© 2020

Working Two Way

Stories of Cross-cultural Collaboration from Nyoongar Country

  • Provides guidelines for non-Indigenous students and researchers working with Aboriginal people

  • Includes case studies to demonstrate how action research can be used in diverse discipline projects

  • Offers action research as a way of working respectfully with that diversity


Table of contents

  1. Front Matter
    Pages i-xxix
  2. Michelle Johnston, Simon Forrest
    Pages 1-10
  3. Michelle Johnston, Simon Forrest
    Pages 11-28
  4. Michelle Johnston, Simon Forrest
    Pages 29-39
  5. Michelle Johnston, Simon Forrest
    Pages 41-71
  6. Michelle Johnston, Simon Forrest
    Pages 73-96
  7. Michelle Johnston, Simon Forrest
    Pages 97-124
  8. Michelle Johnston, Simon Forrest
    Pages 125-151
  9. Michelle Johnston, Simon Forrest
    Pages 153-177
  10. Michelle Johnston, Simon Forrest
    Pages 179-204
  11. Michelle Johnston, Simon Forrest
    Pages 205-226
  12. Michelle Johnston, Simon Forrest
    Pages 227-231

About this book


This book describes an action research approach to engaging respectfully with First Nations communities in a diverse range of contexts, disciplines and projects. It offers a valuable guide for professionals, students and teaching staff that recognises all participants as equal partners while acknowledging the diversity of First Peoples and culture, and prioritising local knowledge. 

While the book is adaptable to a diverse range of cultures and disciplines, it is specifically focused on cross-cultural collaborative case studies in Noongar Country, which is located in the southwest of Western Australia. The case studies demonstrate how action research can be applied not only in the traditional areas of education and social justice, but also in a diverse range of disciplines, communities and circumstances, including media, education, environmental management and health. The book’s aim is to highlight successful cross-cultural First Nations community projects and to discuss each one in terms of its action research philosophy and process. In this regard, the voices of the participants are prioritised, especially those of First Nations communities. 

While this book is specifically pitched at Australian readers, the action research approach described may be adapted and applied to many cross-cultural collaborative relationships, making it of interest and value to international students and researchers. 


Working with Australian Aboriginal community Action research and Aboriginal community Cross-cultural collaboration Australian Aboriginal cultural protocols Action research and Australian Aboriginal cultural protocols Working with Indigenous community Media and Aboriginal community Aboriginal community art Participatory action research and Aboriginal community Collaborative community projects Ways of working with Australia’s first peoples Action research and community collaboration Architectural design and Aboriginal community Aboriginal community engagement Indigenising university curriculum Aboriginal community health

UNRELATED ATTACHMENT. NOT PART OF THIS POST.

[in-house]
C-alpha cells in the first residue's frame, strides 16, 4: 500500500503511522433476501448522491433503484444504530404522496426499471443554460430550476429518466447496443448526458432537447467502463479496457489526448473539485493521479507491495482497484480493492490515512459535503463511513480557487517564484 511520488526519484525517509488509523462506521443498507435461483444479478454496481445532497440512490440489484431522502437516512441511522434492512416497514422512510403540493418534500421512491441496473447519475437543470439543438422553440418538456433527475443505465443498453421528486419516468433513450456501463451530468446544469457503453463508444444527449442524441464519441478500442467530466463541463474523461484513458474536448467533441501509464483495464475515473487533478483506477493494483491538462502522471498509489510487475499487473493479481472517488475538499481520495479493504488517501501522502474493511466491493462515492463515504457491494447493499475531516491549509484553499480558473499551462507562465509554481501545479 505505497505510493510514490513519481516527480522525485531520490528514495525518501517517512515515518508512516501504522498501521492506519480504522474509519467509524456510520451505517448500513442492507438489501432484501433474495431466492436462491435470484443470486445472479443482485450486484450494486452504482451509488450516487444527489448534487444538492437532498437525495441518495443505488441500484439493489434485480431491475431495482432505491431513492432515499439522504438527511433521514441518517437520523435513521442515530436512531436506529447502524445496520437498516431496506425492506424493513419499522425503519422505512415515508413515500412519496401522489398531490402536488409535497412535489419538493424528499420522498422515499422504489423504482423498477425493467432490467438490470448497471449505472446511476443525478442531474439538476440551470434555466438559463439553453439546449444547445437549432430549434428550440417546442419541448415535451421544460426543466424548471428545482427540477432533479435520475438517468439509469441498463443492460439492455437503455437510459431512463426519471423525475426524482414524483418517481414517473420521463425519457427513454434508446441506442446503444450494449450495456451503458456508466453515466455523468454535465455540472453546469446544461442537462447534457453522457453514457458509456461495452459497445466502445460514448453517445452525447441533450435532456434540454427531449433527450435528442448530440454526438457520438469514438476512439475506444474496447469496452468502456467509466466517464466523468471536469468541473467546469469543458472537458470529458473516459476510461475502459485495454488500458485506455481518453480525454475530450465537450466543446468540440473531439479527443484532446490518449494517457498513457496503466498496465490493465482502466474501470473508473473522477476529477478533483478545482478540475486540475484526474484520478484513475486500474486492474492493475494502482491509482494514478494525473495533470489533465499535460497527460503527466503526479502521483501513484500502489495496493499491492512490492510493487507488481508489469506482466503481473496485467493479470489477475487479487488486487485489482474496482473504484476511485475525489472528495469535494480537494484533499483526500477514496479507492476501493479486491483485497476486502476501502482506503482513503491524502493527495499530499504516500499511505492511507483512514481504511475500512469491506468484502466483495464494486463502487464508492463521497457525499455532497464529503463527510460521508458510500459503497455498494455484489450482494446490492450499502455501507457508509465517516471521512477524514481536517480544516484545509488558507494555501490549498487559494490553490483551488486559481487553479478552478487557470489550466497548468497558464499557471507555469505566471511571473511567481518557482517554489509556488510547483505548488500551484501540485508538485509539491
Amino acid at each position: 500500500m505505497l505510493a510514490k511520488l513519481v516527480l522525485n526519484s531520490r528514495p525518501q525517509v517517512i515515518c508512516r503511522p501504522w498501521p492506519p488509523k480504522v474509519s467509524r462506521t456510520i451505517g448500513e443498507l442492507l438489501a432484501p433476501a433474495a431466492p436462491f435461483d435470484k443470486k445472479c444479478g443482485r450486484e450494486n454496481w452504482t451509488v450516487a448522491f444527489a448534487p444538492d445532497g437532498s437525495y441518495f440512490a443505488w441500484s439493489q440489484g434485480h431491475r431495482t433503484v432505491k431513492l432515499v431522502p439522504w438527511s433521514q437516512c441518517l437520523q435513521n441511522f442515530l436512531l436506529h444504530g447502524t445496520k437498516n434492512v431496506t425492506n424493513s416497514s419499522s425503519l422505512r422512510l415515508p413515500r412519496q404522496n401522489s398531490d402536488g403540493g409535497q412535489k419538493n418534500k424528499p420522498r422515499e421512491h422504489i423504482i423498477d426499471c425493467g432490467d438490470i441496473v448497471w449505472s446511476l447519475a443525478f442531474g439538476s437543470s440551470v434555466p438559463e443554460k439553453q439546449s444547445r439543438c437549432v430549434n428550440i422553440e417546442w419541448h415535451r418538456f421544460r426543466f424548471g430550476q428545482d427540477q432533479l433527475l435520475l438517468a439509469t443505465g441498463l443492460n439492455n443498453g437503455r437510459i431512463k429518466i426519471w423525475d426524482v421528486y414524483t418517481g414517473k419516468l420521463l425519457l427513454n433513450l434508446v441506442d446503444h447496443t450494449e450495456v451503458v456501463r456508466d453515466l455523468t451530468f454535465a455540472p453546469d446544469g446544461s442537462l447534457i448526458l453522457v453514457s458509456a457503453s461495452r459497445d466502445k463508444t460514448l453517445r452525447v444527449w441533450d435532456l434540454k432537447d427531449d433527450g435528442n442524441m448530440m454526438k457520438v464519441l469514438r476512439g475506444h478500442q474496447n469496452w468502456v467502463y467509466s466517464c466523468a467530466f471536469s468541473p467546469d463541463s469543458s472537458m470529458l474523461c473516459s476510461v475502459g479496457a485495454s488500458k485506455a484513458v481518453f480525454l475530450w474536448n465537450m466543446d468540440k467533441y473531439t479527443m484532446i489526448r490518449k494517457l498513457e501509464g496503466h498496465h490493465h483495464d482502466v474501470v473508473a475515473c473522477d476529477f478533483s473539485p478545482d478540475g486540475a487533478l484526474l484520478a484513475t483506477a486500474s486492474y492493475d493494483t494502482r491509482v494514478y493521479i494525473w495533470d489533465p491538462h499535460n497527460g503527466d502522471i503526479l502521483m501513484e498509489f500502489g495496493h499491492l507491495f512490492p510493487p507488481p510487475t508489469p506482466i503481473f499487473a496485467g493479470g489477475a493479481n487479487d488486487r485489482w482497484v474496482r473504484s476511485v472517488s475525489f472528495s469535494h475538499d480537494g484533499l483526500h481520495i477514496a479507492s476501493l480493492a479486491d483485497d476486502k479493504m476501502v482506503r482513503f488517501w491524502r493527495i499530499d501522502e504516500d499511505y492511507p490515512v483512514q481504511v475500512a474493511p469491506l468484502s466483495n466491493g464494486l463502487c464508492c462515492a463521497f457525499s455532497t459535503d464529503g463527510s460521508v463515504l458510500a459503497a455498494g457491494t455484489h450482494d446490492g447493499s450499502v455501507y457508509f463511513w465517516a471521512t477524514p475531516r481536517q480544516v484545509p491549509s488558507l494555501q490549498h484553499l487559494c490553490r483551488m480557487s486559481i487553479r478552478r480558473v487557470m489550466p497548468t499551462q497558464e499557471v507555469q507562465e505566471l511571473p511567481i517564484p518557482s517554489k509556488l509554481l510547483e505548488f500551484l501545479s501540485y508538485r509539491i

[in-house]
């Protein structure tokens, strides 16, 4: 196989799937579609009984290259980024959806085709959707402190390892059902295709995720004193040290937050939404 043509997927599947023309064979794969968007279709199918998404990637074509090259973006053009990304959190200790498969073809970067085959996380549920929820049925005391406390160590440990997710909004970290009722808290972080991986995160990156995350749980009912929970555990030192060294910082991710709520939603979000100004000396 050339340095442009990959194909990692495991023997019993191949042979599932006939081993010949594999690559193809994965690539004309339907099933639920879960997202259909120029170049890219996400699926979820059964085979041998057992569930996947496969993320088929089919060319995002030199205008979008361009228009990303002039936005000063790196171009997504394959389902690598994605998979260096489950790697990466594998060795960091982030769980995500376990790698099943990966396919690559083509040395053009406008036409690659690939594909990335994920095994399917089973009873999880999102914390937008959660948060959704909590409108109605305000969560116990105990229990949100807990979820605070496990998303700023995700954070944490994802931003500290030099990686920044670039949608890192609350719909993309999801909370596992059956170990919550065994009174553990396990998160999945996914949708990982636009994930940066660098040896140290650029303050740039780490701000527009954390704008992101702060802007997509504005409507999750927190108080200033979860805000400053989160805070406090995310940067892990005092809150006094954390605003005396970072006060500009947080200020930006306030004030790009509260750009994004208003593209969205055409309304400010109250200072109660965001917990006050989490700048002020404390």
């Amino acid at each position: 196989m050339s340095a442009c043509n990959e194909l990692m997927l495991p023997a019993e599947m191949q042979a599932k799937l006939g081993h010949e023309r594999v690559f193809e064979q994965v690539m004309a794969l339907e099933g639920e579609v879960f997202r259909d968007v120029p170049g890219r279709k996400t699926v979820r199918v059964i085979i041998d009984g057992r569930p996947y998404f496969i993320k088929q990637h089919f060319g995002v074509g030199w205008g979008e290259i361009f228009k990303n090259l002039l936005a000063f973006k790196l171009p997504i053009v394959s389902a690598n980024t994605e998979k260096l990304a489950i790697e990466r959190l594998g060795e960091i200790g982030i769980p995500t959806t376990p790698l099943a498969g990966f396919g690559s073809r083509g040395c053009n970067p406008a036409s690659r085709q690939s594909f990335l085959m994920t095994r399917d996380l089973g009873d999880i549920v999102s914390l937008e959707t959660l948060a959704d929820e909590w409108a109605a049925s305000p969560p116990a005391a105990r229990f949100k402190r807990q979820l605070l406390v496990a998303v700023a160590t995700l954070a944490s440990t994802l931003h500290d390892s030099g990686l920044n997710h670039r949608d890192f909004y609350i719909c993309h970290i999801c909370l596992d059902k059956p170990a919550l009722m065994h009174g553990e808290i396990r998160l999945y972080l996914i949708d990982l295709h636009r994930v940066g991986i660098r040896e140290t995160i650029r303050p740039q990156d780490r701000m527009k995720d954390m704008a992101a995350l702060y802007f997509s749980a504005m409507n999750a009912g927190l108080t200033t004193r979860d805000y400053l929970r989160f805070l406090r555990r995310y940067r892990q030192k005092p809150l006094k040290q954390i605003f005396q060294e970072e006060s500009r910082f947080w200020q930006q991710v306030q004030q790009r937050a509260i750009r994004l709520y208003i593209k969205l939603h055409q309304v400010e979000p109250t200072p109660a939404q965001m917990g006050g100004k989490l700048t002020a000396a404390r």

Authors and affiliations

  1. 1.Faculty of HumanitiesCurtin UniversityBentleyAustralia
  2. 2.Curtin UniversityBentleyAustralia

About the authors

Michelle Johnston is a senior lecturer in screen arts at Curtin University in Perth. Her specialist areas of research include Aboriginal community and culture, action research, media representation, service learning, oral history and Aboriginal art. Michelle has a background in television production and is using that experience in her research and teaching where issues of media democracy and representation are a focus.

Michelle is passionate about engaging students with Aboriginal culture and community and has contributed to the development of a service-learning program at Curtin in which students work closely with Aboriginal community organisations to produce media projects. Action research is employed as a way of guiding students as they work with community partners and learn about Aboriginal history, culture and cultural protocols. This project was part of a national research project, led by Griffith University, that focused on arts-based service learning with Indigenous peoples. 

Simon Forrest was born and raised in Wajuk country (Perth).  His mother is Nyungar and father Yamaji, Wongi.  He has connections to country at Goomalling (Balardong), Swan Valley (Wajuk), Mt Magnet (Badimaya) and Leonora (Wongutha). Simon is currently an Associate Professor at Curtin University in the role as Elder in Residence.  His professional background is an educator over 35 years in primary and university sectors.  He has also served in public service administrative roles in education and Aboriginal affairs, and has been the Head of Aboriginal Studies Centres at two Western Australian Universities.

Simon’s research and publications have mainly been in the area of Aboriginal Education,  more recenty concentrating on transformative learning, and the impact on student learning by teaching Aboriginal Studies university units On Country. His services are widely sought particularly as a presenter and facilitator in the areas of Aboriginal Education, History, Politics, Cultural Awareness and Competency.  In 2005 was awarded National Scholar of the Year at the National Aboriginal and Islander Day Observance Committee Awards.  In November 2015 he was Visiting Scholar at Colgate University, Hamilton, New York, USA.  He has also given seminars and taught at other universities in Australia, the United States and Germany.

Bibliographic information